Report: Ebola Could Reach UK by the End of the Month

Report: Ebola Could Reach UK by the End of the Month

Scientists using data models to map the spread of the deadly Ebola virus claim there is a good chance the outbreak will spread to the United Kingdom and France by the end of the month, but reducing air traffic in and out of North-West Europe by just a fifth would slash the chances of it reaching the UK to fifteen percent.

The disease, which is presently undergoing the largest outbreak on record remains largely confined to the African West-Coast and has killed nearly 3,500 through haemorrhagic fever. A small number of cases have been treated outside of West Africa as foreign nationals have been returned home for medical care, including France, the United Kingdom, Spain, and now the United States.

Despite the small numbers of cases reported outside of the core of Guinea, Liberia and Sierra Leone the potential for the highly contagious virus to spread organically has been studied and probabilities have been assigned by the Laboratory for the Modelling of Biological and Socio-Technical Systems at Northeastern University in Boston, reports The Independent.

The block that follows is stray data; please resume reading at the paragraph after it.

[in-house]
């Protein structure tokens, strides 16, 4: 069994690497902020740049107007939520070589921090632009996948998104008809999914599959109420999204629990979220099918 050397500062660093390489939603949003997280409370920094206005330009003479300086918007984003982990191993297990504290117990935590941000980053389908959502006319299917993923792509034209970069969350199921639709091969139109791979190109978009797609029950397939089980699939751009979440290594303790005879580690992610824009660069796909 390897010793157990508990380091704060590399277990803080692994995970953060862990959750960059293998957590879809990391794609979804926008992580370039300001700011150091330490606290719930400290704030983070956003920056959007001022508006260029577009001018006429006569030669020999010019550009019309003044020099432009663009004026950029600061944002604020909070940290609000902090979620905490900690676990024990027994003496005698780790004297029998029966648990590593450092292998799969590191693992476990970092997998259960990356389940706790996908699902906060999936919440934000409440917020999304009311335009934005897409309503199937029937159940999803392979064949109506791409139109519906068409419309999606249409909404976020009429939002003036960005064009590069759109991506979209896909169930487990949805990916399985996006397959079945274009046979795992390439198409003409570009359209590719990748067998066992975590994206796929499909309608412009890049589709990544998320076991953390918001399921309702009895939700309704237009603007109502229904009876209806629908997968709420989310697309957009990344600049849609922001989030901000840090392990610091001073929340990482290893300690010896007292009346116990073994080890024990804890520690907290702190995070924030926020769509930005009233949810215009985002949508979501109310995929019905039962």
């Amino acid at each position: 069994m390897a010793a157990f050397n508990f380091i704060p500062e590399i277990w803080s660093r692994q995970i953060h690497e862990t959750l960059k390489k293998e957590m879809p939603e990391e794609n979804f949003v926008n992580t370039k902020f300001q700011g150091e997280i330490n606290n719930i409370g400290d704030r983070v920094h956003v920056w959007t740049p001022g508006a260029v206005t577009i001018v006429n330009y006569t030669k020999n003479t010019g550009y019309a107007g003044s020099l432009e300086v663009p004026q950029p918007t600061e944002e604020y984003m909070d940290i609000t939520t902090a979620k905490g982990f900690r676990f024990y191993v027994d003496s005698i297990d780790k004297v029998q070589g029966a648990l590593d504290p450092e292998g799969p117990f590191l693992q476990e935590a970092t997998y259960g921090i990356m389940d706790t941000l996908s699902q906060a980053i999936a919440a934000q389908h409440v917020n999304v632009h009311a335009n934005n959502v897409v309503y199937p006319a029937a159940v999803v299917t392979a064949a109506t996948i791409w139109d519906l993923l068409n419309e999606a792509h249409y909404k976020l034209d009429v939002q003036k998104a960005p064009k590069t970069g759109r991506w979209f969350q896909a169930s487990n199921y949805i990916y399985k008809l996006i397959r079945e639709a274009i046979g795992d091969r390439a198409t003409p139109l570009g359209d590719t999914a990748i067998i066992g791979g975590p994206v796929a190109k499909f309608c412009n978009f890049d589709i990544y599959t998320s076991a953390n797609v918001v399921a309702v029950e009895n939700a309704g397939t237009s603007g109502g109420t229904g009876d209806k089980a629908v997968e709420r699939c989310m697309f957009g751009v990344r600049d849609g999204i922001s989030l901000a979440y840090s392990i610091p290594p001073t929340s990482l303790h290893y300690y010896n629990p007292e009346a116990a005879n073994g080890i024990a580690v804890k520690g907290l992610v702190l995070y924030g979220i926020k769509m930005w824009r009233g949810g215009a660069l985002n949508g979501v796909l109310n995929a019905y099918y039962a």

Using airline traffic data, the laboratory now believes there is a 75 percent chance France will see it spreading within the next month, and Britain is close behind on 50 percent.

France has among the highest chances of any Western country to become infected because many of those countries already hardest hit are Francophone nations, and air traffic between the nations is rapid. Britain also has long standing ties with Sierra Leone, a nation it effectively founded as a home for freed slaves in 1787.

Because the United Kingdom has some of the world’s busiest airports and is a regular destination for African travellers its risk rating is significantly higher than more insular nations such as Switzerland, which only stands at 14 percent.

Despite the spread of the disease, air traffic remains very nearly at full capacity, as it was before the outbreak. The report suggests that a twenty percent reduction in air travel would slash Britain’s chance of an outbreak to just fifteen percent, a cut of over two thirds.


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